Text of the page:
try but free America, would long since
have been hung for their inAdelity to
the government.- -
Such have been the men who have
given law to the Democratic party ; and
they today shape its policy, so far as it
has any. HENRY SHERWOOD, the De
mocratic candidate for Congress,• has
been with them from thAeginning.—
It is vain to talk about his nor record.
He was not a War Democrat: he was
a Peace,Dernocrat; for he advocated the
electionof M'Clellan i ll) numerous spec
ches throughout this county, in 1864,
on a peace platform. We nil know
what the " Chicago Surrender" plat
form was. It declared in favor of a peg
cation of lystilities, 'on the ground that
the war had been a "failure.?' HENRY
SHERWOOD stood 'upon that platform
then, and in his speech at the Demo . ..„
cratic Convention which met in .this
village on the 17th instant, he state 4
that his principles were well known,
that be bad not changed, .and should
'not change them, and that be bhd been'
-chosen for his advocacy of them. He
stands upon his record : by the record
let him:be tried. In 1864, in a speech
at •Nelson; in a Joint discussion with
others, he defended the Chicago plat
form; and declared that the Southotould
never . be conquered. He said such a
hing was never known in history. He
taunted Republicans with anenumeras
tion of the defeats, of our armies, and
argued that It was folly to continue the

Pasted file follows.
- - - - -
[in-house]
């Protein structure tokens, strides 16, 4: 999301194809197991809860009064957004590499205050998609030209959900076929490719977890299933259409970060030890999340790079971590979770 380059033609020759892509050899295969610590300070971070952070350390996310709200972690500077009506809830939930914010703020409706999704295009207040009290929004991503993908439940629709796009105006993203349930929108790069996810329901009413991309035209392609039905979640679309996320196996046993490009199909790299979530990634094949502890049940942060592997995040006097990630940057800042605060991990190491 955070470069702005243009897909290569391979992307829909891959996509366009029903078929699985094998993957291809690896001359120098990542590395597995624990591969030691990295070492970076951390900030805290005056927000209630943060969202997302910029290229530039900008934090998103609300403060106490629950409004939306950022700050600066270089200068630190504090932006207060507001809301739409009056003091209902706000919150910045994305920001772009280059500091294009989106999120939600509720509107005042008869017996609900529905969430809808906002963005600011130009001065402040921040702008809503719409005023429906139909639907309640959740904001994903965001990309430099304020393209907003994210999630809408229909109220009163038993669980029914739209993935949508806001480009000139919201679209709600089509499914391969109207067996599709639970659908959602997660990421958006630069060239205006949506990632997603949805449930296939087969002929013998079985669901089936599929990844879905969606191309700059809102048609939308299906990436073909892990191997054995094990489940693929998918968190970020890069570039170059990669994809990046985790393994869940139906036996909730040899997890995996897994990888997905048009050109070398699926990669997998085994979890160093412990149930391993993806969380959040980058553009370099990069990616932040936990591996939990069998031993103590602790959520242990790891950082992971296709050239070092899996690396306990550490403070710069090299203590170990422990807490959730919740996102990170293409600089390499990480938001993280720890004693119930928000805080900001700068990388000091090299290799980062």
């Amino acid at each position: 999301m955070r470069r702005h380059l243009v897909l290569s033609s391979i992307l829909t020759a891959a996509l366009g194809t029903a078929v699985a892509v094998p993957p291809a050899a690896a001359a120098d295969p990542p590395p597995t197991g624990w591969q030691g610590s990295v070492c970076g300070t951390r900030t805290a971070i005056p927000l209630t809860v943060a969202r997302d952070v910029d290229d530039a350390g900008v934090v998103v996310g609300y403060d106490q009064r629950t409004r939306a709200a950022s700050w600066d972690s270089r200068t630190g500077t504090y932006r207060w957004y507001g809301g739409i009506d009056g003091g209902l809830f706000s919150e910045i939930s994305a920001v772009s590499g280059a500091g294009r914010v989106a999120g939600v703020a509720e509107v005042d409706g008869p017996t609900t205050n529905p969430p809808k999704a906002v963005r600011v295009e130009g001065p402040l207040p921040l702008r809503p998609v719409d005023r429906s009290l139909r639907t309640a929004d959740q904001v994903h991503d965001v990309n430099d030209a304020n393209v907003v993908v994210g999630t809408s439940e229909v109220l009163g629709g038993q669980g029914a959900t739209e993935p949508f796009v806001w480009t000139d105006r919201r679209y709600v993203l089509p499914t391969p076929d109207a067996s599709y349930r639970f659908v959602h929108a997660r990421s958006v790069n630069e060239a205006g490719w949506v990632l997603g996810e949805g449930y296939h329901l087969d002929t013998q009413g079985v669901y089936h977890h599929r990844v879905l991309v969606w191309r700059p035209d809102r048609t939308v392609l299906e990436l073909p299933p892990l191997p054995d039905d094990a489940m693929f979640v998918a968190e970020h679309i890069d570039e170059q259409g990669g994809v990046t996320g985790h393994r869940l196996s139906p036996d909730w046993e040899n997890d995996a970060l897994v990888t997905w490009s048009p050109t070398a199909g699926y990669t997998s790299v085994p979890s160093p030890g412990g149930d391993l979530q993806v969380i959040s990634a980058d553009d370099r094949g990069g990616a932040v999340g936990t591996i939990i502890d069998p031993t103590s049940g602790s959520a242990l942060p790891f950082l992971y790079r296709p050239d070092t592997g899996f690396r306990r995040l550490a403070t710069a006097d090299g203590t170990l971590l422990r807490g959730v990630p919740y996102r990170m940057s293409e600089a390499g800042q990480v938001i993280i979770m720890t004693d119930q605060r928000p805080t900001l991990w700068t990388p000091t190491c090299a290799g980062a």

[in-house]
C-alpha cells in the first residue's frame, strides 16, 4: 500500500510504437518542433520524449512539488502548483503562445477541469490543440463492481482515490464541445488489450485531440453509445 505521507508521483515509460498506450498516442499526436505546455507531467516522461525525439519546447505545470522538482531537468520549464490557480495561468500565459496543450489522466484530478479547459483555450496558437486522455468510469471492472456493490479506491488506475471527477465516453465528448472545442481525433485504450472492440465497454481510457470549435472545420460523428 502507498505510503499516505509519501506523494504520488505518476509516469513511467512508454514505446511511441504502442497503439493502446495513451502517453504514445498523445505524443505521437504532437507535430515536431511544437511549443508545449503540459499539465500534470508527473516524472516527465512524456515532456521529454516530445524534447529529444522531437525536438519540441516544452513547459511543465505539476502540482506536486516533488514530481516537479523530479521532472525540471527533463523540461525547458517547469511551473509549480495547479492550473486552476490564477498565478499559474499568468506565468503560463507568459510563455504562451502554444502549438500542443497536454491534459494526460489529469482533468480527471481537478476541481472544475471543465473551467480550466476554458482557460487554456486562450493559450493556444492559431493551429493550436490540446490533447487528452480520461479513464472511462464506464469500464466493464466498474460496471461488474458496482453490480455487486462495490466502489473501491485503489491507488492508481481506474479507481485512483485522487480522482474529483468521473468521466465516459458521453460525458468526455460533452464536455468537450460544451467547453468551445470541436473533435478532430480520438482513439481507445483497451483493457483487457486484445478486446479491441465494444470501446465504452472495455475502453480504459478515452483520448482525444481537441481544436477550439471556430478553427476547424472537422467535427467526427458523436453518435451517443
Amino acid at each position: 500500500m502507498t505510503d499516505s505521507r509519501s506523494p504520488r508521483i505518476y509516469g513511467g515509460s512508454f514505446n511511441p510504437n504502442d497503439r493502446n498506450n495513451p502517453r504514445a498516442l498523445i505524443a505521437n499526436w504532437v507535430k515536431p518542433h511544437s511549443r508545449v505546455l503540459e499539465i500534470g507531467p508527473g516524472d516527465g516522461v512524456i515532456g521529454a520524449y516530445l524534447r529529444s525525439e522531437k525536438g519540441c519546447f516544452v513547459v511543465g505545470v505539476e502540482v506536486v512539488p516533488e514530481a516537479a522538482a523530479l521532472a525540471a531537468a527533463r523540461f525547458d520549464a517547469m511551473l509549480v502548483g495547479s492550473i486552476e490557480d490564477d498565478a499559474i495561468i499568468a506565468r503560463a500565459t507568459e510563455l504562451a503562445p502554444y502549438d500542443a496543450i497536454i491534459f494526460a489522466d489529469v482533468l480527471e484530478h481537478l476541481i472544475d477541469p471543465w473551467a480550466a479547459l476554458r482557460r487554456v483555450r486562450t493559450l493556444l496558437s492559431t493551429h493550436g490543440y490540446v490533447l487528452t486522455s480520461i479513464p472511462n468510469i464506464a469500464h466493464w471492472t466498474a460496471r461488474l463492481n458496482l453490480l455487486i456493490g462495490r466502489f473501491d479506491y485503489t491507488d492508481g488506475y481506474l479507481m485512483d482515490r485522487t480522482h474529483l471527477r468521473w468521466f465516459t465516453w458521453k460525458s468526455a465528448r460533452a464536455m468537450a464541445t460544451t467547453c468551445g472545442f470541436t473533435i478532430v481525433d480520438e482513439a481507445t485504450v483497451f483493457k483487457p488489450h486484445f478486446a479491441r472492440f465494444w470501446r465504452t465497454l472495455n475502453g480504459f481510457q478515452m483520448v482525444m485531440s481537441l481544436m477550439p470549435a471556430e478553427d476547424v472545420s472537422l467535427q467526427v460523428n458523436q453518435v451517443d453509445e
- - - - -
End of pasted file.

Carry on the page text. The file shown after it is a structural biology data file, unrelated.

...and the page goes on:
war. He denounced the Greenbacks,
which the government had issued to
save its life, as a worthless . currency.—
And why was it, pray, that Greenbacks
their wer e so far below par? It was be
cause of the'unpatriotic etlbrts of just
such men to bring the government of
the country into disrepute. It was be
cause there were so many just such
men giving aid and 'comfort to the Reb
els, by keeping up division, and tur
moil, and contention, at the North.—
And HENRY SHERWOOD now boasts
that he is' the candidate of the Demdc
_.. N
When they tin-
racy in the 18th 4listrlet t ,
principles are
are well_known-- - and un
changed, no doubt. He was too bitter
al I_ through the Wail to foiget, It . n,l so
\ Yes friends, he .Is. the saline to, day
-K- t
that he was then. He attended-An
drev\ Johnson's Converitioni';of•Rebels
and Copperheads, and weak-kneed Rea
Publieani, which met in Phik - delphla
in lBB6_, fOr \ thia avowed purpose of brea
king up the‘Republicatt party. ' He has
sought, by every means ho , could - em ,
ploy, to ere.atelealousies and eonten
lion in "the BePubliean Party of this
county. Ho is a smooth, telly, genteel
sophist in polities—eunning,intriguing;
-and dangerous. He, is not - a safe - man
to trust with power. Where, would he
be, should he be elected to Congress?—
We all know he would be w4th„the ex
treme pemOcracy on all queethMs ; fe
has he not been ; -and does lie not;‘ , :ay
That his principles are unehanl . d .' 7 -
What aid ho do when Grant' w:,.: a ean-
didate for President
,in MO, We-all
know he stood with Seymciiir and Blair,
and Wade Hampton, awl all the Reb
els who then stilVp4iPeci something
would .happen to fiut them again in
power. Prank #lr was for overturn
ing the work of/Congress in the recon
struction of pie South, at• the point of
the bayou t', and Sherwood was with
him. s arguments,_ all through that
camp gn, were against the legalitof
i o
rec Rstruction. What would have be
e md . of the country, had Seymour and